Bryn Terfel

The bass-baritone talks about his Wagner experiences in Cardiff and New York – and shares his love of White Christmas…

Bryn Terfel

You’ve recently played Wotan in Wagner’s Das Rheingold at the Met. How was it?


This appearance as Wotan came after my time doing Die Meistersinger at Welsh National Opera (WNO). That production involved a hard three years of dedication – learning, coaching, language – everything. In fact, Meistersinger was one of the most satisfying experiences I’ve had on the operatic stage, so Rheingold had big shoes to fill. When I got to New York, I saw the importance of this for the Met and their general manager Peter Gelb – it was a new production taking over from a very well-established Otto Schenk production, so the pressure for that company was pretty high.

We also kept the last-night HD performance to 49 countries at the back of our minds, particularly as there was a cinema at Bayreuth that took it! While on stage, I was thinking about the fact that we were in Prestatyn and Llandudno live in cinemas, too – people didn’t have to fly to New York. Peter Gelb has done something that everybody can be really really envious of. And I really pulled out the stops for that performance.

You mentioned that Die Meistersinger was an incredible experience…

The five performances in Cardiff were amazing – everyone wanted to achieve something. To have a cast where half of them spoke Welsh, for me to be at an opera house where I could speak my mother toungue was extraordinary. It gave a completely different feel to the cast and company and I think it came over in the actual performances in Wales. We wanted to achieve something for Welsh National Opera and for John Fisher [its outgoing chief executive] who thought of such an extraordinary vehicle for that company. If there’s a way to a bid farewell to an opera company, I guess Meistersinger is a fine swansong.

Wales, then, is clearly very important to you musically?

I carry with me an ambassadorial hat for music, so I try to give Wales what it deserves. It was very supportive of me through my college days, gradually nurturing me in different ways, from WNO to concerts. Wales was where I first performed Handel’s Messiah, Mendelssohn’s Elijah, JS Bach’s Mass in B minor; I’ll never forget those experiences. I know where I began and I know I’m still striving to bring something into Wales.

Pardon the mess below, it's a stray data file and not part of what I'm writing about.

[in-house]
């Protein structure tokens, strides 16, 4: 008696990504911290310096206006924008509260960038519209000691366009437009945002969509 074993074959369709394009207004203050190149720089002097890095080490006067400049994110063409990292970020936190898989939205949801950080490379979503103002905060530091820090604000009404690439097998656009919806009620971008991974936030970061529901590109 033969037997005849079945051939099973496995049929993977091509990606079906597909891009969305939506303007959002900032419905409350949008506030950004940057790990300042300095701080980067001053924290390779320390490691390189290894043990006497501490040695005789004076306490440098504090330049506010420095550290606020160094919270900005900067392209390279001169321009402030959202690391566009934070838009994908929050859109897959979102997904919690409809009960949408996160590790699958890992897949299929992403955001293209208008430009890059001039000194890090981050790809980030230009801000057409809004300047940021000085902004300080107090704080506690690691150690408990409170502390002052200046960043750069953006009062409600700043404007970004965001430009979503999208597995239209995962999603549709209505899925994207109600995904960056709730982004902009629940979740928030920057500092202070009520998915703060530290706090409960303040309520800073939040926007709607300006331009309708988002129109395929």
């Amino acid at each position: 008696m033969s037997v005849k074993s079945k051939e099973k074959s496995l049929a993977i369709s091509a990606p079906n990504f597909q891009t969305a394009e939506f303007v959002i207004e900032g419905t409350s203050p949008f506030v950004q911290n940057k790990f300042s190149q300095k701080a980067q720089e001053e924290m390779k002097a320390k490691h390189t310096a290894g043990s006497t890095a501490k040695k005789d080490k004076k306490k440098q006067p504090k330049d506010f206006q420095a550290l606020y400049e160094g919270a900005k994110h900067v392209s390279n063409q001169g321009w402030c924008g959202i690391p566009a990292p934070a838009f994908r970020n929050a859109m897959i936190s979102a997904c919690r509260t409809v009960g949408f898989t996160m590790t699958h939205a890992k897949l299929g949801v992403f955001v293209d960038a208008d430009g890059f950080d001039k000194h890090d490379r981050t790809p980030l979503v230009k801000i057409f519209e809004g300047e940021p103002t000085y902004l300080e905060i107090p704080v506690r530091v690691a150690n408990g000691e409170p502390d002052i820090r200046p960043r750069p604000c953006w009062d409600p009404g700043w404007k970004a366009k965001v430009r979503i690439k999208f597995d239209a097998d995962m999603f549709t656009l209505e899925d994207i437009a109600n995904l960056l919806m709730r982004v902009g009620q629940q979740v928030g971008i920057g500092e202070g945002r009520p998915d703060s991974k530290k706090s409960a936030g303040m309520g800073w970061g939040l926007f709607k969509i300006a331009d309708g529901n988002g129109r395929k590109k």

Your Welshness is, of course, reflected in your Christmas album…

I was never interested in doing a Christmas album, if I’m honest. It was something that went far and above me. But Rodgers and Hammerstein, and Lerner and Loewe were at the beginning of my recording career, so I was guided by what Universal and Deutsche Grammophon had in mind. It was, though, important for me to have 10 of these songs recorded in Welsh and that the album itself was a 2-CD package. The green light came from Hamburg and everything fell into place in July, which was a weird and wonderful time to record Christmas repertoire!

You were persuaded, too, to sing ‘alongside’ Bing Crosby in White Christmas?

Well, Universal gave me ten songs on a second CD, so the least I could do was to be open to the suggestion of doing this! I never thought they’d get copyright or the proper permissions to go ahead. It was very interesting recording with Bing’s voice in my head, trying to get it to a certain level of a duet together. I didn’t want perfection, I didn’t want every syllable or consonant together, but who hasn’t song along with White Christmas? Every Christmas concert that I’ve ever done has White Christmas in it. It’s an incredible song.

There aren’t many of you who are able to sing Wotan one day and sing with Bing the next.

Well, this mixing of genres has been done a lot over the ages – bass-baritone George London did it magnificently. He was able to sing Scarpia and Wotan, and Boris Godunov in the home of Russian opera, and yet he recorded wonderful discs of spirituals. His Of Gods and Demons disc is amazing.

You also think of Samuel Ramey. Of course, I want to record opera, but at the moment recording companies are not open to that suggestion, either because it’s not the right time to bring them out, or because they’re too expensive. I want to record now what I’m singing – Wagner: Meistersinger, Der Fliegende Hollander, The Ring. It would be my dream come true.

Interview by Oliver Condy

Bryn Terfel: Carols and Christmas Songs is out now on Decca (477 8768)

Audio clip: White Christmas


Related links:
Meet the Artist – John Rutter
CD Review – Bryn Terfel: Something Wonderful